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New to this...Need help

Posted by armygirlvet (My Page) on
Thu, Jun 26, 08 at 0:06

Hi all!
I am loving this website! I just found it today while searching for some gardening info.
Anyway, I have been interested for a long time in making my own soaps and candles but have no idea how to get started. Help!
Lisa in Brigham City UT

Follow-Up Postings:

RE: New to this...Need help

Lisa, there are many reputable candle supply suppliers that have kits..

I believe Peak is probably the closest to you, and there are some in California and Texas.

What kind of candles are you interested in making?

RE: New to this...Need help

I am new to this forum, I usually post in tole painting and crafts. I am also interested in learning to make candles. Hobby Lobby has candle making supplies-would this be a good place to start? I saw a container of gel and the directions looked simple. Also need to know about wicks. Thanks for any help.

RE: New to this...Need help

I agree that kits are a good way to start either candle or soap making. A kit will have all of the materials you need to start, as well as instructions. Bear in mind, that there are still a couple of your own things you will need, like a container (small pot or Pyrex measuring cup) to heat soap or wax. If there is a large craft store in your area (such as Michael's or A.C. Moore) that is a good place to start.

RE: New to this...Need help

I would start making candles by making only container candles, then you don't have to worry about steric acid and the hardness of the wax, etc. Make candles poured into containers. The softer the wax is, the more it "throws" a scent but doesn't last as long. Figuring out how much steric acid to use to make it hard enough to stand on its own after molding can be complicated, as well as determining how hard the wax is to begin with. Container candels are so much easier, just melt, colour, scent and pour.

First put in the wick attached to something metal to hold the bottom down, like a heavy paper clip. SLowly pour the melted wax into the mold, let it harden, then top up because it will sink in the middle as it hardenes, a bit.

Scented candles should have lids. You might be able to get some of those little tins with lids at second hand stores or dollar stores or garage sales. Crayons can be used for colouring candles but you have to melt those too, carefully - chop them up first (and take the paper off). Cheap crayons are softer than brand names. You can often buy bags of wax pieces from a candle factory, as well as scent. You won't know what kind of wax it is or how hard it is, but if you're making container candles, it doesn't matter.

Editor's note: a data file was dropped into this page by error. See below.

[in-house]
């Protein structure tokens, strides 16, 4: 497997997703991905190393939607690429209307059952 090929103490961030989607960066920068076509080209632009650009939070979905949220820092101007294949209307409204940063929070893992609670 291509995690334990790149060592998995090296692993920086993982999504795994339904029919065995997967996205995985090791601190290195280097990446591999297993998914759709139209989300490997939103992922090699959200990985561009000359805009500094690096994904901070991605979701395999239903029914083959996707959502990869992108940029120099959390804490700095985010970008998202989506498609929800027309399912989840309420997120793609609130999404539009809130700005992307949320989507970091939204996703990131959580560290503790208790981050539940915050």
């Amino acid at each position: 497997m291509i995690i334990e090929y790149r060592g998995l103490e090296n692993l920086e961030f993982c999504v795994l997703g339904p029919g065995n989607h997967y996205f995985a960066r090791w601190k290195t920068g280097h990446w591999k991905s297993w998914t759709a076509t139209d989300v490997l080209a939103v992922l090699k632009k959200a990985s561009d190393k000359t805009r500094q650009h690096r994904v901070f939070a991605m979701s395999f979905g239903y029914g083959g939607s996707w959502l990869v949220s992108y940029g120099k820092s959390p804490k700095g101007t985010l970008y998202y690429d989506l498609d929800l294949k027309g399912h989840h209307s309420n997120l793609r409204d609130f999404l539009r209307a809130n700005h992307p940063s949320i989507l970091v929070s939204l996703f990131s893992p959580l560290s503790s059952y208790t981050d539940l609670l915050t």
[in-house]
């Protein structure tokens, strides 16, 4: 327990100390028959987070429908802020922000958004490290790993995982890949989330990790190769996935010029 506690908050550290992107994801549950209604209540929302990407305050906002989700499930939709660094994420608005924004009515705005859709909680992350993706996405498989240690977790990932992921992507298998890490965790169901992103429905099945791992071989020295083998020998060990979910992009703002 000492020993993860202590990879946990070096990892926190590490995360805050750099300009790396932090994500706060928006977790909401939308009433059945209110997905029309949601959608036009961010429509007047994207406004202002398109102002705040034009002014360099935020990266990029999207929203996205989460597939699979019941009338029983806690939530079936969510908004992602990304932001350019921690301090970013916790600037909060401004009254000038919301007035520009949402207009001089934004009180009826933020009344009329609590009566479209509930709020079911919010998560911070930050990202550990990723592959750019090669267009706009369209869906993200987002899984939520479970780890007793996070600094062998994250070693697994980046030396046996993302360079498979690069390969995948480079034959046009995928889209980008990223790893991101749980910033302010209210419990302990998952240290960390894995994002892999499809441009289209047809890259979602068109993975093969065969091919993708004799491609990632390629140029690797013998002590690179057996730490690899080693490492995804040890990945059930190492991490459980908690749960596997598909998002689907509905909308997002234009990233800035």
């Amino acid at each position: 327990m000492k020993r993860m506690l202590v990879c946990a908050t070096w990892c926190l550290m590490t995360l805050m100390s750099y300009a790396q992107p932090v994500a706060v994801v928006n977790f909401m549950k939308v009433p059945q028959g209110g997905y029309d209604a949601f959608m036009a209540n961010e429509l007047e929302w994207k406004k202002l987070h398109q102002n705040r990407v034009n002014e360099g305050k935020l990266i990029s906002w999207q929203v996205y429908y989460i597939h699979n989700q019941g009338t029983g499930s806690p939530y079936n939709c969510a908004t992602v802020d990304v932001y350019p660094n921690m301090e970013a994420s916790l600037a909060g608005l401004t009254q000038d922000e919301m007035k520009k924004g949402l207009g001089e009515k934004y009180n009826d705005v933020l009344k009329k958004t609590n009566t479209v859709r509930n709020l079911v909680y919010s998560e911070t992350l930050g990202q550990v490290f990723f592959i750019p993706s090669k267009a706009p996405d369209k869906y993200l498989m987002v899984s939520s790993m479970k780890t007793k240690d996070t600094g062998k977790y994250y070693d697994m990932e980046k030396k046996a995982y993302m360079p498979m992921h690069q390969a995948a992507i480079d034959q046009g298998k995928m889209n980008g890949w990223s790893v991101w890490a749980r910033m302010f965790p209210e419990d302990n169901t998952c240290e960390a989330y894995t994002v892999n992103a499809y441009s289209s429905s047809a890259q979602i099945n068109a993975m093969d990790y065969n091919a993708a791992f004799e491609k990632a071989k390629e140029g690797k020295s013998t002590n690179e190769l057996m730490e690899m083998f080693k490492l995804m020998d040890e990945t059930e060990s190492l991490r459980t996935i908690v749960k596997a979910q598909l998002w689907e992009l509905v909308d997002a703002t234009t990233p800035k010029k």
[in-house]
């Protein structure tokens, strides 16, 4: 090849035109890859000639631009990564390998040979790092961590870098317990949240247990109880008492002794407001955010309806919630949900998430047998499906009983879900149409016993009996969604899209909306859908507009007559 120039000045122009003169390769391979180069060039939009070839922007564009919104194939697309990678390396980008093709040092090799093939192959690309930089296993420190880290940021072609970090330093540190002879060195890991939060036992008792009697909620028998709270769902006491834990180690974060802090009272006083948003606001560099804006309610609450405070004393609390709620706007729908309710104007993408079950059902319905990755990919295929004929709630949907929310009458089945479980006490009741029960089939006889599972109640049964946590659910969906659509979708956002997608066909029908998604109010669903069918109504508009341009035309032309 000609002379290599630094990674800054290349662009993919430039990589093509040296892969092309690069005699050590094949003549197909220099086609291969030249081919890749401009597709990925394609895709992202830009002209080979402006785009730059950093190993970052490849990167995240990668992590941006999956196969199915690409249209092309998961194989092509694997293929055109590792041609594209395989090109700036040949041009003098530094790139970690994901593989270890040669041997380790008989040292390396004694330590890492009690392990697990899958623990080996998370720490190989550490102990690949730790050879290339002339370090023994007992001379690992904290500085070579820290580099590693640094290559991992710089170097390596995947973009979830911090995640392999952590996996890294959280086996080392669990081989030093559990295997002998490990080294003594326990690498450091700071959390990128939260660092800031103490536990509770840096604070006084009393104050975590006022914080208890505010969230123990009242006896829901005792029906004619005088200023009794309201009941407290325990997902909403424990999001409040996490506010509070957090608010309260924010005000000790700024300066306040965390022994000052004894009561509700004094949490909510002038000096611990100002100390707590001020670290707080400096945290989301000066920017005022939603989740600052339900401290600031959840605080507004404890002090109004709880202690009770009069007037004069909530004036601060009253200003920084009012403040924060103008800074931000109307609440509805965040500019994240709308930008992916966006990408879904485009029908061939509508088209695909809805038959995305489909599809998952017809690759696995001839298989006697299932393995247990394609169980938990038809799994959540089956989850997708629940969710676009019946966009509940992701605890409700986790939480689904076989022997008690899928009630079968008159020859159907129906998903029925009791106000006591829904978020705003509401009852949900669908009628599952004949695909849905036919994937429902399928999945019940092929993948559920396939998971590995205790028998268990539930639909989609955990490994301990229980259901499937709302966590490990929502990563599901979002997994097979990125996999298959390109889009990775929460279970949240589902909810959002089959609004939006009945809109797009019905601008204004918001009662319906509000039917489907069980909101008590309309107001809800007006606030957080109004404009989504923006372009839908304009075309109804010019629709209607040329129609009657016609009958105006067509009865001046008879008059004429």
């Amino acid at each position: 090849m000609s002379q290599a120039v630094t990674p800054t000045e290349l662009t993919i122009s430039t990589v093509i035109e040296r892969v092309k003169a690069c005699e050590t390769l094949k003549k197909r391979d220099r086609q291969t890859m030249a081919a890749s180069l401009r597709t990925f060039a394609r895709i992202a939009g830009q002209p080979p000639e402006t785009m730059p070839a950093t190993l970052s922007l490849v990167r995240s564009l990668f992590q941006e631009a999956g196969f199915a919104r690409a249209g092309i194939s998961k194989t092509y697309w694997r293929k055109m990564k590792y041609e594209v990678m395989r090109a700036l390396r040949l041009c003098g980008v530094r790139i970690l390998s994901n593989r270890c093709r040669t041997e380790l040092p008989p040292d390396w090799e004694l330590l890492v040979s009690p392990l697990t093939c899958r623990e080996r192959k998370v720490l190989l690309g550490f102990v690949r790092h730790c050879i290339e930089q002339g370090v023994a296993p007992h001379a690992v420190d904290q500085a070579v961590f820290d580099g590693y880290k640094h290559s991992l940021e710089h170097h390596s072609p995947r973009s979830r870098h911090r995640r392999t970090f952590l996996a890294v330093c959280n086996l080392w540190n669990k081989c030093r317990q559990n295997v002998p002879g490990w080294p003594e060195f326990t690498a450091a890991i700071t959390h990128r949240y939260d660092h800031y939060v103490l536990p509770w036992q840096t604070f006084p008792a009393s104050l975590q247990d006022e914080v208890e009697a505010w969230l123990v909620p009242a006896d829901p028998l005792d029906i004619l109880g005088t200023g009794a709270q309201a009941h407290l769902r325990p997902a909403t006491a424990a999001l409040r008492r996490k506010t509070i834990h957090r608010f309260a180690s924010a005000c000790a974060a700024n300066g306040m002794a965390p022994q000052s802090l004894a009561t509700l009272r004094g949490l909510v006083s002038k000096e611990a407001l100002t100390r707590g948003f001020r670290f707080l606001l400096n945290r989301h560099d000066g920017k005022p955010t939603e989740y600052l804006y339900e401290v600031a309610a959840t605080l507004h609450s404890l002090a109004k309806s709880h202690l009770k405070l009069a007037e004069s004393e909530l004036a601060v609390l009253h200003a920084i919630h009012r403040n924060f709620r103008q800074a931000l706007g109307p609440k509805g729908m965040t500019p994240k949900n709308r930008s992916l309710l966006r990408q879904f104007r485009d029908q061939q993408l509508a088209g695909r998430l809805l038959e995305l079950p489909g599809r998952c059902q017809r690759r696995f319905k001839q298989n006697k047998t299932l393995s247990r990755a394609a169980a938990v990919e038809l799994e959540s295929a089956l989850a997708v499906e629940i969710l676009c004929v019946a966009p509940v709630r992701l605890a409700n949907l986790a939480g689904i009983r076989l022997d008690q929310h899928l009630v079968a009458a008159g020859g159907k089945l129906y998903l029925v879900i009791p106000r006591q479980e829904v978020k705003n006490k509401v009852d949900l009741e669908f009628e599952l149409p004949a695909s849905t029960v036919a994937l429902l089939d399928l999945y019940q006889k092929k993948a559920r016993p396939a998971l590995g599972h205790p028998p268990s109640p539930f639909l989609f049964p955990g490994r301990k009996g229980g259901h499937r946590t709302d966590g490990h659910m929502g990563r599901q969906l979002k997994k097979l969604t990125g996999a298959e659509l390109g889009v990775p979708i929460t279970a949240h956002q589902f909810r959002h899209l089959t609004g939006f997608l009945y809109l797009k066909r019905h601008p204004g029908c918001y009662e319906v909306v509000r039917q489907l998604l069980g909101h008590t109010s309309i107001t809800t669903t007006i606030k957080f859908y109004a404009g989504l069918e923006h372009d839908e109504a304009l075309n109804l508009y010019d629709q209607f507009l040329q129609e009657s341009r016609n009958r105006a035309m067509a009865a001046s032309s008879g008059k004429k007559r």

AFter you get comfortable with simple container candles, then you can move one to adding steric acid and making stand up candles and get fancy. My mother used to make those ice cube candles with whipped stuff all over the outside for Christmas. I, personally, never moved past the container candles.

Just a warning, anything you make candles in won't be usable for anything else afterwards. Get an old pot from a garage sale and keep it just for that. Ditto for whatever you melt the crayons in. I would use the double boiling method for that. Sit the crayon container inside another pot with boiling water, don't put it directly on the heat.

Good luck starting out. It's a lot of fun. Just be careful making candles. Never leave anything melting without watching it and hot wax can burn you very badly!

RE: New to this...Need help - Soap

Soapmaking is an entirely different matter. Why do people lump candle making and soap making together when they are a completely different process with completely different ingredients and methods?

I would start making soap with a small batch in a blender. Search the interent and you can find recipes that just use regular grocery items. Most do use coconut oil, however, and it's expensive and not always easy to find, but you won't get a thick, rich lather without it, unfortunately. Other than the coconut oil, you don't need expensive special oils, you can make excellent soap with just canola or cheap veg oil and shortening/lard.

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